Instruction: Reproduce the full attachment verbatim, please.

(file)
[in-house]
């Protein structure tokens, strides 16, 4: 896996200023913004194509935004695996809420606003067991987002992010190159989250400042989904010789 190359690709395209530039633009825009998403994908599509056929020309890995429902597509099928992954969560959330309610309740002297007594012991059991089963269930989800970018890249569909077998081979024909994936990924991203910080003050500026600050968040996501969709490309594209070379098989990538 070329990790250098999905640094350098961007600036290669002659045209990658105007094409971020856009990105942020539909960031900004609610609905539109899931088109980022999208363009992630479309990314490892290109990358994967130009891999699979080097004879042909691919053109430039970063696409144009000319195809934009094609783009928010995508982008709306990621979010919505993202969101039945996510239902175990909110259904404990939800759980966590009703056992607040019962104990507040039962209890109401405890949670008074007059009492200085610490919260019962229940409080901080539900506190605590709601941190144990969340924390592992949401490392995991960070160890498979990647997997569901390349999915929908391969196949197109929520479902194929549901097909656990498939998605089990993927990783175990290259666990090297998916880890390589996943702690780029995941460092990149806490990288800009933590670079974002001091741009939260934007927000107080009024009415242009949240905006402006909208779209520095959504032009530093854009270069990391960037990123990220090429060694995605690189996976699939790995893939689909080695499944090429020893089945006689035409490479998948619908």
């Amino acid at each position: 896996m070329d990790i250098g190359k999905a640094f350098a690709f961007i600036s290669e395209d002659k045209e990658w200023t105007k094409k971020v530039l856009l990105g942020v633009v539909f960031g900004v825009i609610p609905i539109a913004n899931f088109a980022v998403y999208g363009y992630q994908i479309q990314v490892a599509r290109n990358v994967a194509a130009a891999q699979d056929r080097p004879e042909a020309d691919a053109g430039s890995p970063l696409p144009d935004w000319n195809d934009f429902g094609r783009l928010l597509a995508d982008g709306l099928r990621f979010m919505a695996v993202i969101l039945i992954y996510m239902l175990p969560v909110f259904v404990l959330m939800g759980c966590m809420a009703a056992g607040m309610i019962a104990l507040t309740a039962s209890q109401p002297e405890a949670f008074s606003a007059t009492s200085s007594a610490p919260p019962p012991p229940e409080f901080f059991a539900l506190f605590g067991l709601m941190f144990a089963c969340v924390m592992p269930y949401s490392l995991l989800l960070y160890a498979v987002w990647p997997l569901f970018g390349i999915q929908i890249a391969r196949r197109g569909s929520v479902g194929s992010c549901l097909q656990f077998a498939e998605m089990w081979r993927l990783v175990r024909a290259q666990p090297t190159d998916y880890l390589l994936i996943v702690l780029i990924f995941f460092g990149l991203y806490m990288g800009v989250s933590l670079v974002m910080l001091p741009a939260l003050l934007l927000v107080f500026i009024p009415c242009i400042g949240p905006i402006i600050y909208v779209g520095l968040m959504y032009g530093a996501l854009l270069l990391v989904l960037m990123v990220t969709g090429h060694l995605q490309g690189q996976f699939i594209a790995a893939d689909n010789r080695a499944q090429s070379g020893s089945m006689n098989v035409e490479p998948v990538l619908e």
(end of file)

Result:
[in-house]
């Protein structure tokens, strides 16, 4: 896996200023913004194509935004695996809420606003067991987002992010190159989250400042989904010789 190359690709395209530039633009825009998403994908599509056929020309890995429902597509099928992954969560959330309610309740002297007594012991059991089963269930989800970018890249569909077998081979024909994936990924991203910080003050500026600050968040996501969709490309594209070379098989990538 070329990790250098999905640094350098961007600036290669002659045209990658105007094409971020856009990105942020539909960031900004609610609905539109899931088109980022999208363009992630479309990314490892290109990358994967130009891999699979080097004879042909691919053109430039970063696409144009000319195809934009094609783009928010995508982008709306990621979010919505993202969101039945996510239902175990909110259904404990939800759980966590009703056992607040019962104990507040039962209890109401405890949670008074007059009492200085610490919260019962229940409080901080539900506190605590709601941190144990969340924390592992949401490392995991960070160890498979990647997997569901390349999915929908391969196949197109929520479902194929549901097909656990498939998605089990993927990783175990290259666990090297998916880890390589996943702690780029995941460092990149806490990288800009933590670079974002001091741009939260934007927000107080009024009415242009949240905006402006909208779209520095959504032009530093854009270069990391960037990123990220090429060694995605690189996976699939790995893939689909080695499944090429020893089945006689035409490479998948619908």
């Amino acid at each position: 896996m070329d990790i250098g190359k999905a640094f350098a690709f961007i600036s290669e395209d002659k045209e990658w200023t105007k094409k971020v530039l856009l990105g942020v633009v539909f960031g900004v825009i609610p609905i539109a913004n899931f088109a980022v998403y999208g363009y992630q994908i479309q990314v490892a599509r290109n990358v994967a194509a130009a891999q699979d056929r080097p004879e042909a020309d691919a053109g430039s890995p970063l696409p144009d935004w000319n195809d934009f429902g094609r783009l928010l597509a995508d982008g709306l099928r990621f979010m919505a695996v993202i969101l039945i992954y996510m239902l175990p969560v909110f259904v404990l959330m939800g759980c966590m809420a009703a056992g607040m309610i019962a104990l507040t309740a039962s209890q109401p002297e405890a949670f008074s606003a007059t009492s200085s007594a610490p919260p019962p012991p229940e409080f901080f059991a539900l506190f605590g067991l709601m941190f144990a089963c969340v924390m592992p269930y949401s490392l995991l989800l960070y160890a498979v987002w990647p997997l569901f970018g390349i999915q929908i890249a391969r196949r197109g569909s929520v479902g194929s992010c549901l097909q656990f077998a498939e998605m089990w081979r993927l990783v175990r024909a290259q666990p090297t190159d998916y880890l390589l994936i996943v702690l780029i990924f995941f460092g990149l991203y806490m990288g800009v989250s933590l670079v974002m910080l001091p741009a939260l003050l934007l927000v107080f500026i009024p009415c242009i400042g949240p905006i402006i600050y909208v779209g520095l968040m959504y032009g530093a996501l854009l270069l990391v989904l960037m990123v990220t969709g090429h060694l995605q490309g690189q996976f699939i594209a790995a893939d689909n010789r080695a499944q090429s070379g020893s089945m006689n098989v035409e490479p998948v990538l619908e």